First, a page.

Today I received an e-mail from my mentor, retired Indiana University – Purdue University (IUPUI) Professor of Science Education, Michael Cohen, about his long time nemesis, Tony Bennett, former Indiana State Superintendent of Public Instruction. Today Bennett resigned his position as Florida’s education commissioner amid scandal. He is accused of falsifying data to enhance the performance of his favored charter school. Still, professor Cohen is trying to have a sense of humor about it, but it’s tough. He writes:
We now have a new word in the English language.
To Bennett: (usually a verb). Named after Tony Bennett former Superintendent of Public Instruction in Indiana and Florida and also William Bennett (no relation to Tony) who was President Reagan’s Secretary of Education.
Definition: A verb meaning to manipulate data to prove your conclusion regardless of the evidence. Always done with a serious expression, a forceful position, and stated in terms of an emergency of impending catastrophe. Also used as bennetting to describe the process used to fabricate evidence to prove any point you want.
A bennetter is one who bennetts by only selecting data to prove their point and leaves out other critical factors that would contradict their position. Never provides the total picture.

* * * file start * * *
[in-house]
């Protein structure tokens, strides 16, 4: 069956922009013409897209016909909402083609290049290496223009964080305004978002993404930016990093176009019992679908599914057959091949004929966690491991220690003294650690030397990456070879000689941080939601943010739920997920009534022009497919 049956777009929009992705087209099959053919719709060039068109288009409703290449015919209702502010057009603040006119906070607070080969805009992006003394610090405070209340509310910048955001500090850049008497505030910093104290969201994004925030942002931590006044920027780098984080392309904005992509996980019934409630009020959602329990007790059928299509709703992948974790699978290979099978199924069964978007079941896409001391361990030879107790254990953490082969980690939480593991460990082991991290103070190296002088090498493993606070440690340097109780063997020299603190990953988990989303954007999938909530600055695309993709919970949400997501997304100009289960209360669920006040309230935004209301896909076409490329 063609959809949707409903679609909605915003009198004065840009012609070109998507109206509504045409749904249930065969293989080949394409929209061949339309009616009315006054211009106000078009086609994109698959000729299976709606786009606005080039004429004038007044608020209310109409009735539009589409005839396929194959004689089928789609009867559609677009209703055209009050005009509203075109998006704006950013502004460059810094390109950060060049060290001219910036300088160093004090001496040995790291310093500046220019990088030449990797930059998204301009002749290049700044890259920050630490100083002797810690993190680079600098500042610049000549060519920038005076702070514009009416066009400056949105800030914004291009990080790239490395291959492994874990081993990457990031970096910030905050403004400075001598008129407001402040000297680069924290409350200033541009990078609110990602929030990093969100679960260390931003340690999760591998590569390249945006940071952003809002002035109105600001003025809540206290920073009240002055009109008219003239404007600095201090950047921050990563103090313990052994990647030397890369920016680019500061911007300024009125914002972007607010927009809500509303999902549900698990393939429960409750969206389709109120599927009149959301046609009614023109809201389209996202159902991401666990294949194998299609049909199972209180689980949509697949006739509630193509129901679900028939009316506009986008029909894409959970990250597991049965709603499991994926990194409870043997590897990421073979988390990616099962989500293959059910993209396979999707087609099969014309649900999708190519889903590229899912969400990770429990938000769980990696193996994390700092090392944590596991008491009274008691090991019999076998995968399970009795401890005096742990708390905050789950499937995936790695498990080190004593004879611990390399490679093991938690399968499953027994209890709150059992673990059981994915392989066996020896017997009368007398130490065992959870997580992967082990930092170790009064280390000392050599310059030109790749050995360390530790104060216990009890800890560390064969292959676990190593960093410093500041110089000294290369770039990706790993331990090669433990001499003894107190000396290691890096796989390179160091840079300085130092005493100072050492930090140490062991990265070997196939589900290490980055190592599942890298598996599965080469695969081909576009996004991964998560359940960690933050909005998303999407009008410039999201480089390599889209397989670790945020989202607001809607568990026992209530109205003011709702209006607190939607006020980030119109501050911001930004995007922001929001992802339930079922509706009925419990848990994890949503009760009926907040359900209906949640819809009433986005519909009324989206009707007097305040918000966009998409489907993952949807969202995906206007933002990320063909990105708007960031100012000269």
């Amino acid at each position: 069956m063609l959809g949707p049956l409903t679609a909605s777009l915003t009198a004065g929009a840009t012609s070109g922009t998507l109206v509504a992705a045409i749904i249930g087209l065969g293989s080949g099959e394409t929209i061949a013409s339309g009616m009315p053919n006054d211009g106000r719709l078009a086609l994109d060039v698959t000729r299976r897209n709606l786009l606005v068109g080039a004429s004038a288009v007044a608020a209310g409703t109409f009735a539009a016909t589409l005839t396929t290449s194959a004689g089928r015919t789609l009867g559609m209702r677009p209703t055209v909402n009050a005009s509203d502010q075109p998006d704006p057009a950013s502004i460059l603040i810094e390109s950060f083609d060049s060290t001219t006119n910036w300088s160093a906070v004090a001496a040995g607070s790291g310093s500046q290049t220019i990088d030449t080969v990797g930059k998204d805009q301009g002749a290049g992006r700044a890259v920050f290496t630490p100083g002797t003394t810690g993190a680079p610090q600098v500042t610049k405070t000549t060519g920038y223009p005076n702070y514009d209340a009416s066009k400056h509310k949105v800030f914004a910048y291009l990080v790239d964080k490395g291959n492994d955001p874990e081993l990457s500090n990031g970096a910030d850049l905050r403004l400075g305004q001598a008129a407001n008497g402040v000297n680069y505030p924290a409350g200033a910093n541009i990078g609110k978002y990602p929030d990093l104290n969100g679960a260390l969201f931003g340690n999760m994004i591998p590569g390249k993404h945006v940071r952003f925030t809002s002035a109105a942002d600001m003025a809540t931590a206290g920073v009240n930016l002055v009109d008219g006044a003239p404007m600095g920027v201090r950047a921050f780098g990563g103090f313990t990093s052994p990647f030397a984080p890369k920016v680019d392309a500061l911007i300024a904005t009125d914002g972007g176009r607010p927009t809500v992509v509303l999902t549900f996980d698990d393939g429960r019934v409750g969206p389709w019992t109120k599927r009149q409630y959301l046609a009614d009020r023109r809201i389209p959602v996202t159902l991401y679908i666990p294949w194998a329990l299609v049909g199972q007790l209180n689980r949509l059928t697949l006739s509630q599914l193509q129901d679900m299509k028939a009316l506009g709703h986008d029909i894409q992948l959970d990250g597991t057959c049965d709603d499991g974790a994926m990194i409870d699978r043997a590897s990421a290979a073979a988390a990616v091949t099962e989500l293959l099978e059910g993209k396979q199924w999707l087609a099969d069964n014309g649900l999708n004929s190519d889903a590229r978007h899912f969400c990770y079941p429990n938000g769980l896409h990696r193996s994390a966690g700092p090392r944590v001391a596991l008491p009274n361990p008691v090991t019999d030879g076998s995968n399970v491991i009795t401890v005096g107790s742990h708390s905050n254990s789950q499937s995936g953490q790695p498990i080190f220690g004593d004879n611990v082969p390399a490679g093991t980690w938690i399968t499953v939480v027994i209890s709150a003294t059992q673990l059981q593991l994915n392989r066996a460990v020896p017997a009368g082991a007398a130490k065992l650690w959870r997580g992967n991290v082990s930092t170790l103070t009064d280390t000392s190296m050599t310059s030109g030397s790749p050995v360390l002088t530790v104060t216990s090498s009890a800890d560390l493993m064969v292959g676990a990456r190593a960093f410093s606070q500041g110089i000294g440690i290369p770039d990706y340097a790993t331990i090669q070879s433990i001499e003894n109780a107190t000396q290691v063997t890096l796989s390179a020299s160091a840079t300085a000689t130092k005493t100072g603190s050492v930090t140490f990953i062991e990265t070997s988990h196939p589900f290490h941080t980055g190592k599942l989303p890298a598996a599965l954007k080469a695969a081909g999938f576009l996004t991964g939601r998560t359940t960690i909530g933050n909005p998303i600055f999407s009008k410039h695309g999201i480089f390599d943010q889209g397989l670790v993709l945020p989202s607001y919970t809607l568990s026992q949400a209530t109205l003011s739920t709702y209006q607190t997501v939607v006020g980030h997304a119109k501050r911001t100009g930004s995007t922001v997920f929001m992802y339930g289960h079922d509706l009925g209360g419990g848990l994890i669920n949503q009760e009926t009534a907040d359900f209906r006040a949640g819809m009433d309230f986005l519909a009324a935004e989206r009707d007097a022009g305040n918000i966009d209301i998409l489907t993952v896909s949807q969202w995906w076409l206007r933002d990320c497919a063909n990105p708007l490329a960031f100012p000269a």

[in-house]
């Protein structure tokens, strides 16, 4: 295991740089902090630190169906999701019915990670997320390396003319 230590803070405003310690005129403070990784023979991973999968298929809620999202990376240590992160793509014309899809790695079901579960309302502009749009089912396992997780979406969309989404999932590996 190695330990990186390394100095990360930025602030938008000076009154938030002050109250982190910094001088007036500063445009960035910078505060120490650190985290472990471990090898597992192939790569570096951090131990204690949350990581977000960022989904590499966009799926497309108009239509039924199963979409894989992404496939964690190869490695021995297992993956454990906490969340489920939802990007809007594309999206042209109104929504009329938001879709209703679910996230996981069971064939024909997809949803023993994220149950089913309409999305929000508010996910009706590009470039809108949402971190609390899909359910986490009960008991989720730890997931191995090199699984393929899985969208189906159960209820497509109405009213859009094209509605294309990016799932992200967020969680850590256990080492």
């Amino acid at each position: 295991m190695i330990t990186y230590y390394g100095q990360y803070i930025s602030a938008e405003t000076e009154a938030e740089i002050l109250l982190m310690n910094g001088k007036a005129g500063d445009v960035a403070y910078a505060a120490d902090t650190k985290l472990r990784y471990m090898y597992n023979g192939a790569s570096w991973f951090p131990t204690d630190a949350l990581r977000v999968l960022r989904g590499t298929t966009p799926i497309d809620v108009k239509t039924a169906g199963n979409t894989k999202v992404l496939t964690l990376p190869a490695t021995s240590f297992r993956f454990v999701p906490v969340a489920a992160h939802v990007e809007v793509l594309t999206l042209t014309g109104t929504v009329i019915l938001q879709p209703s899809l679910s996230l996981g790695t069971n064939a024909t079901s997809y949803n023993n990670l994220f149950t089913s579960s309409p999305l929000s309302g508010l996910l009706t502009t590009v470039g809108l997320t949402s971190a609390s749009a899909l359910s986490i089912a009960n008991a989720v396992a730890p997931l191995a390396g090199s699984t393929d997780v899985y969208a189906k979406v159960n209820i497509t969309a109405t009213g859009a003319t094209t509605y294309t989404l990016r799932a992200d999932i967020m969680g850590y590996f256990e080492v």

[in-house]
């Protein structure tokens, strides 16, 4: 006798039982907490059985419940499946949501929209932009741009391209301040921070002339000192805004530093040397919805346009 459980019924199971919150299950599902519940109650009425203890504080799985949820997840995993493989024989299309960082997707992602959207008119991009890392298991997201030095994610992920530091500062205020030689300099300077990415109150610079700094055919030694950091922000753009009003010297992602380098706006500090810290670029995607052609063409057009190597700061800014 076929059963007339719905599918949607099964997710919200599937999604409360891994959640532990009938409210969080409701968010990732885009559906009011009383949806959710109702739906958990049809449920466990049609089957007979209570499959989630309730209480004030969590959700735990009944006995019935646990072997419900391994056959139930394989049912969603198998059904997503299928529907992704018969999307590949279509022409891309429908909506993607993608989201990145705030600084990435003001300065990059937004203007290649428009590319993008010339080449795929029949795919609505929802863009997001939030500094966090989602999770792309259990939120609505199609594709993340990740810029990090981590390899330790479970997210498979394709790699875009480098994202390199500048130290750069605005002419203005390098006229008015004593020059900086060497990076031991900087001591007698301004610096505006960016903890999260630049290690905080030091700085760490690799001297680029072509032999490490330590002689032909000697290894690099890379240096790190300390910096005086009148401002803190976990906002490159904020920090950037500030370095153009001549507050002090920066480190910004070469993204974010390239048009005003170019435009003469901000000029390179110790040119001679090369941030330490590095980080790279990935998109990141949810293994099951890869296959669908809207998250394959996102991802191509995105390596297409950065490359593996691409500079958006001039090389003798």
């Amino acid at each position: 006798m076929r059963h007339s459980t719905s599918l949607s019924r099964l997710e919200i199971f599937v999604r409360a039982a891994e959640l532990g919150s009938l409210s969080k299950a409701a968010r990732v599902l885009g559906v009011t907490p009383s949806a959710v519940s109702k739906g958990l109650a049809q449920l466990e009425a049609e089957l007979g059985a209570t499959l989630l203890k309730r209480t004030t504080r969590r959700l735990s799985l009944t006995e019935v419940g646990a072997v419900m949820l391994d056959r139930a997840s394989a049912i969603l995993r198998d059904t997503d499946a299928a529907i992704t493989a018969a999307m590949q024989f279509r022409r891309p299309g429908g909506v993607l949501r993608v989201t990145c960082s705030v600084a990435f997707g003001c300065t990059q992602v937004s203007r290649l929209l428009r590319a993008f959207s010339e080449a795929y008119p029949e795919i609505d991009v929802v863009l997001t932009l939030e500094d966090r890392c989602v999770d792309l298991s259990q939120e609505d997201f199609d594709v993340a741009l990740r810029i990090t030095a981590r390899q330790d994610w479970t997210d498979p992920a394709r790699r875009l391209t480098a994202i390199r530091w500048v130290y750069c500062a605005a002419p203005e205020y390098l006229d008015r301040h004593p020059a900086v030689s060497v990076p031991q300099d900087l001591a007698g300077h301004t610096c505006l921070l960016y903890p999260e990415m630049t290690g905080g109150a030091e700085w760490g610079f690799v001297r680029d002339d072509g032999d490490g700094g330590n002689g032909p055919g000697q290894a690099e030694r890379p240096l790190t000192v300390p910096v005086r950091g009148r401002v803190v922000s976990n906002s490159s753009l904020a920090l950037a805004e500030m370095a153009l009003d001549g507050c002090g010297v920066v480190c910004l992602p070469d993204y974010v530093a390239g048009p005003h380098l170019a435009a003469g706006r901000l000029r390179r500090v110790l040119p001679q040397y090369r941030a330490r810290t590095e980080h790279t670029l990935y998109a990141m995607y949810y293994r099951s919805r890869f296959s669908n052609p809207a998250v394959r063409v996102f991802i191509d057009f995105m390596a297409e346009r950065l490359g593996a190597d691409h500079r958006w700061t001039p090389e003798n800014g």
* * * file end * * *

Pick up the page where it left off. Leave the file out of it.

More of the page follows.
There are many related words such as bennettazation, creating a system that fixes the results to provide only answers you agree with. See also bennettary, bennettology, and many, many more.
He adds with anger and angst that we all share:
But in reality it is a tragedy. Look at all the time wasted, kids and teachers hurt, parents being pushed into worrying they would make the wrong decision, time not spent on real development (rather than reform), schools stigmatized, money wasted, major changes created that cannot be undone, and probably lots of other things I can’t think of right now.
It’s a great example of the old saying, “A little knowledge is a dangerous thing.” Bennett used a little knowledge and lots of people followed him – from the State Board of Education and the Educational Roundtable, to school districts, individual schools, and individual teachers, students, and parents. And those who questioned the process (questioned Bennett or any reformers) were discounted as wanting to keep the “Status Quo.” It was a take no prisoners response to any suggestion that Bennett and his ilk might not be exactly correct.
Personally, I am mourning the loss of the Key Learning Community which had so many interesting and unique ways to look at schooling, not the least of which was that a school is a research institution and is always looking at ways to improve the learning and growing environment for students, teachers, and parents.
So we have to learn from this experience and figure how to go forward with real innovations.
Key Learning Community, where I once taught, is (was) quite possibly the most wonderful public school ever visualized and realized by a small group of innovative teachers. The “reformers” killed it.
(Michael’s comments published with permission.)